There’s a time and a place for lecture or broadcast for communicating information, but we also know that they can be lower-efficacy means of adult learning. So what do you do when you are very much concerned for the learning outcomes of your audience?
We’d argue that, even if you’re not in a place to hold a hardcore, small class size, hands-on virtual class that you can still move in that direction. Here are five ways to do so.
(BTW, we’ve an upcoming ‘webinar’ with Shelley Row – pictured with me to the right at a recent conference we were both at -- where we’ll be doing these very things – we’d invite you to see them in action).
Hand out a worksheet
Notice that this goes beyond “give a handout.” Not that handouts are wrong, and certainly most webinars would benefit from adding this form of engagement. But a worksheet implies just that…something that participants will use for work (and presumably useful work at that).
Bonus idea: Consider (also) giving it out in an editable form. Give the pdf fields to type in, or also give out a Word version.
Pause for reflection
One of the principles of adult learning is the need for reflection. More than children, adults bring pre-existing knowledge or presuppositions to the learning experience against which they will evaluate and integrate what you’re teaching. Time to reflect and apply in-session isn’t usually done in webinars, but it can be.
Be the voice of the audience
The primary thing that webinar and webcast softwares enable is audience-to-presenter interaction, and often this means their comments are seen only by those “on stage.” You can still bring them into the ‘conversation,’ however, by not just using “questions” for Q&A. Sharing some of their comments back to the broader group gives them a voice.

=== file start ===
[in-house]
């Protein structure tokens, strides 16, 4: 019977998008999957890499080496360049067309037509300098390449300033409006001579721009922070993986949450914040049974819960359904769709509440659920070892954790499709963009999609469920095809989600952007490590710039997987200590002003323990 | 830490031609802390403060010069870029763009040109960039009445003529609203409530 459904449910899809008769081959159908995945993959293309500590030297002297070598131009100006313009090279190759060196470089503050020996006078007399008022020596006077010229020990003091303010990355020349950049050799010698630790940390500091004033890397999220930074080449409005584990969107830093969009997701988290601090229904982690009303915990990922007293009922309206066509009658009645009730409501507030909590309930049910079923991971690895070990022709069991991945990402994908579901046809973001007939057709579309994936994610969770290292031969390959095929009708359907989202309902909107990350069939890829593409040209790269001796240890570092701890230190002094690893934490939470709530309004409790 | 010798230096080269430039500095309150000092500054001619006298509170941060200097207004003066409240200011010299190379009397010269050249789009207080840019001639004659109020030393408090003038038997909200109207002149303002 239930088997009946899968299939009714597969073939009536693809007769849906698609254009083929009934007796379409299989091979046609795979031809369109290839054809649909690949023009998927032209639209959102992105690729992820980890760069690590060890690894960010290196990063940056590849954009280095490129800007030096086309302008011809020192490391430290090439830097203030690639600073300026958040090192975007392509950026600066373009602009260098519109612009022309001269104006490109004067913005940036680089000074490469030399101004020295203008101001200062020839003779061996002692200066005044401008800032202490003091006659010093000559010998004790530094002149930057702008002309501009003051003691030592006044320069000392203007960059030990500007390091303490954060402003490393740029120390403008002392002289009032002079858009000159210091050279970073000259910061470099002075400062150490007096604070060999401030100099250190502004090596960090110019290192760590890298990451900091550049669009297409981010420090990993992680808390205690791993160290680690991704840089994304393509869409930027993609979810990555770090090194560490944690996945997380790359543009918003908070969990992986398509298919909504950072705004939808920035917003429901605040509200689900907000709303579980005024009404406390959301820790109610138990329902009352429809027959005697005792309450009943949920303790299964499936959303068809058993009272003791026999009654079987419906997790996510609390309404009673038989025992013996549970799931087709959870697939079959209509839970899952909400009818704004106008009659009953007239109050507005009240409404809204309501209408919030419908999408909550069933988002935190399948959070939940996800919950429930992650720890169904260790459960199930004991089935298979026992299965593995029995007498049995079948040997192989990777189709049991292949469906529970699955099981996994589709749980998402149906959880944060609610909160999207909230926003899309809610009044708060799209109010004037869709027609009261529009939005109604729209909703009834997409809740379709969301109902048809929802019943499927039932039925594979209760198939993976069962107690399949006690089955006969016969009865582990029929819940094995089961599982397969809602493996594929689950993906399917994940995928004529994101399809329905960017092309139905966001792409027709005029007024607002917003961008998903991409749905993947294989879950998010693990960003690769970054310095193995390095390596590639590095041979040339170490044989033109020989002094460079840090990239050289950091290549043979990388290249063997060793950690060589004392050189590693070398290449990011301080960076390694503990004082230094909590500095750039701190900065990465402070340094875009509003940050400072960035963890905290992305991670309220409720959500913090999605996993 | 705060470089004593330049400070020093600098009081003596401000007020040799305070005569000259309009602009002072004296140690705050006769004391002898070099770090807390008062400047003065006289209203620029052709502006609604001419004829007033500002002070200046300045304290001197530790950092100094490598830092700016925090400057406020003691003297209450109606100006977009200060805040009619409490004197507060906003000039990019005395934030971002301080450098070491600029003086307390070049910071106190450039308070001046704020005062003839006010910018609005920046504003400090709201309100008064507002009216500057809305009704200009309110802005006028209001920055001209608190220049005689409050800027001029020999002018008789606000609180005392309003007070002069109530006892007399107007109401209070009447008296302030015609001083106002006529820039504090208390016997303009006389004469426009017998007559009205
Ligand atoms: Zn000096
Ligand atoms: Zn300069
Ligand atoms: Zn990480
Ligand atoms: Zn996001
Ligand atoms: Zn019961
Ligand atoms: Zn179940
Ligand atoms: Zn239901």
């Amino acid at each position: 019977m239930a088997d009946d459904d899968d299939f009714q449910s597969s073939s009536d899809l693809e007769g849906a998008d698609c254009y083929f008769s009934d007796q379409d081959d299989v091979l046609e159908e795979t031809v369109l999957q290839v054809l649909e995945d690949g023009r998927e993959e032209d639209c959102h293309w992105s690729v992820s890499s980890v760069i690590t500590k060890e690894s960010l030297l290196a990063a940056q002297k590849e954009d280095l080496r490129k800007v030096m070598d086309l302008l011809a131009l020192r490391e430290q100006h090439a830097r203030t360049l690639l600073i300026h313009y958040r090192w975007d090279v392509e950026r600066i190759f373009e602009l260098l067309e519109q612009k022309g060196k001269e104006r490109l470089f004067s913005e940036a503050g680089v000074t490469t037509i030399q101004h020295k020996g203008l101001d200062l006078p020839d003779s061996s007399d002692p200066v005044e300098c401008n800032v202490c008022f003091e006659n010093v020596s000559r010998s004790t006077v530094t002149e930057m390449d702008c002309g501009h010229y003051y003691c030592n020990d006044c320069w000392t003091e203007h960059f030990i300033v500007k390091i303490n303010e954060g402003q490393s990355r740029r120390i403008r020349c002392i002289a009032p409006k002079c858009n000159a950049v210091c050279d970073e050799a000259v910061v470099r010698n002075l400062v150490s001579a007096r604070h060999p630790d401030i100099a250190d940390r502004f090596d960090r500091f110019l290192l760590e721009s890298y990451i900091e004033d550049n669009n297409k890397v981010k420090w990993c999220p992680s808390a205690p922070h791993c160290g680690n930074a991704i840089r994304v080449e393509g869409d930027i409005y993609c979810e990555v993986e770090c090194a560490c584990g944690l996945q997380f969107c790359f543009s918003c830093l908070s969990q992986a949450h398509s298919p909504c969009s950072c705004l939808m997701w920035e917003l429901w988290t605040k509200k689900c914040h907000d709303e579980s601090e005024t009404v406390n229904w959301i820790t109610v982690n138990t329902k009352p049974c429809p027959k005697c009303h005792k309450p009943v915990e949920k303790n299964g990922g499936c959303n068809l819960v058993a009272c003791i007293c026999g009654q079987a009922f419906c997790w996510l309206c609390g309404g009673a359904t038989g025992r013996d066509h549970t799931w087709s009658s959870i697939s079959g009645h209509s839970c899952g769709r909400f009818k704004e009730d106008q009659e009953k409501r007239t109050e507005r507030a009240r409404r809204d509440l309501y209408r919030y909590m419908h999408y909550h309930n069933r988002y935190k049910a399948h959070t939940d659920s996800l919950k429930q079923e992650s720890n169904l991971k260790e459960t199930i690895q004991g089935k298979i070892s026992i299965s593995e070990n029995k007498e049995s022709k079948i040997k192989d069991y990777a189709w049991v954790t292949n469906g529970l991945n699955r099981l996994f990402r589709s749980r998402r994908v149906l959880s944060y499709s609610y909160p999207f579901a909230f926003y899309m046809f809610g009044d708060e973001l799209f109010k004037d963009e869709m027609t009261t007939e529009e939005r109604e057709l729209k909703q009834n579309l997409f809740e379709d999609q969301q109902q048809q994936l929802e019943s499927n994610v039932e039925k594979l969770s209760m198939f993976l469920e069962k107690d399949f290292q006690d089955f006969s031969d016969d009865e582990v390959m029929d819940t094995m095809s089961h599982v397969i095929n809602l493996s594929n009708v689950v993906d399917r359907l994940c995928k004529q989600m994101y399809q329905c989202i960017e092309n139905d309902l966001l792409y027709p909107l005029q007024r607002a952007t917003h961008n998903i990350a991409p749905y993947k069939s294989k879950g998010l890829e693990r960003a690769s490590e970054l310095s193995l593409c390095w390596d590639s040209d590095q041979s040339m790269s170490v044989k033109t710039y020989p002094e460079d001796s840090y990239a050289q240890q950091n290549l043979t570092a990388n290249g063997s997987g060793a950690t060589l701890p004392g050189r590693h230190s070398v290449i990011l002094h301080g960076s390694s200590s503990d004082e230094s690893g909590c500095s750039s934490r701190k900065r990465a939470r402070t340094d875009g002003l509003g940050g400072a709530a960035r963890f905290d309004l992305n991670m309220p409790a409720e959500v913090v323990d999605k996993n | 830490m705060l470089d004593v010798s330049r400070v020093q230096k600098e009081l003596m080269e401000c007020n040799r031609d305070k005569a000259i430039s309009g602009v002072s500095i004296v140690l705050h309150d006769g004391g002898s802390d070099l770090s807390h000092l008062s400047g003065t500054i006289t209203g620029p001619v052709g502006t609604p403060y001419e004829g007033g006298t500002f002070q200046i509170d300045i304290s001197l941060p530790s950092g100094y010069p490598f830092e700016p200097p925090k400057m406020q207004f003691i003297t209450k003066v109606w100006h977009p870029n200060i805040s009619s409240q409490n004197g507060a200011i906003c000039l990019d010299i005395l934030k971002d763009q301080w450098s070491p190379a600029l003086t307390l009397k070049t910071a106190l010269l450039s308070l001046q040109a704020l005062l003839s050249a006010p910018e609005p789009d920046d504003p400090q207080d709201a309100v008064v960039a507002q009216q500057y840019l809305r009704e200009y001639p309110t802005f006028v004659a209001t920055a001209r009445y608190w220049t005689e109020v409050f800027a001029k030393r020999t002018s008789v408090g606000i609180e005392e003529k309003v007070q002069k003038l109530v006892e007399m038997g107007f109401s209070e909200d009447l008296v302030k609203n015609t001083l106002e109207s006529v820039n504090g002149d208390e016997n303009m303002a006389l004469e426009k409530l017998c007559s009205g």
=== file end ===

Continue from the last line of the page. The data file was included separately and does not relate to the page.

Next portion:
Enable peer-to-peer interaction
The same knowledge that adults bring to the table is part of what fuels interaction in a regular class, but talk-AT-you webinars totally put the kibosh on this. How you accomplish this may vary significantly depending on which webinar software you’re using, but it doesn’t mean that it’s not possible (again, join us to see how we get creative with GoToWebinar).
Use audio mute/un-mute
Not every software makes it easy (or even possible) to do this, and often webinar producers act like their software doesn’t do it (for shame!). But unlike many other forms of at-a-distance communication, webinars include the power of real human voices…and including the real voice of someone in your audience by bringing them ‘on stage’ with you is a highly engaging tactic for increasing the interestingness factor of your session.
Bonus tip: If your audience is in listen-only mode for whatever reason, there are still many ways to improve engagement. Read this.
Equip additional learning
Webinars and webcasts don’t have to be a one-time show-up-and-throw-up experience. To be sure, not every participant will take responsibility for themselves to continue their own growth, but giving them the guidance and/or resources to continue their education is a critical part of feeding and leading.
The bottom line
It’s sad that many in the world of learning and development give webinars a bad rap as learning platforms (that’s like blaming Word for a poorly-written report). To be fair, though, many webinars are rather lousy learning experiences.
It doesn’t have to be that way.
A larger-scale class isn’t going to have the same dynamic as a small one online or offline, but that doesn’t mean we can’t learn and apply some lessons from virtual classes to webinars and webcasts. The bar is low, the opportunity is high, and even one of the above ideas might be just the thing that helps you take your webinars from good to great.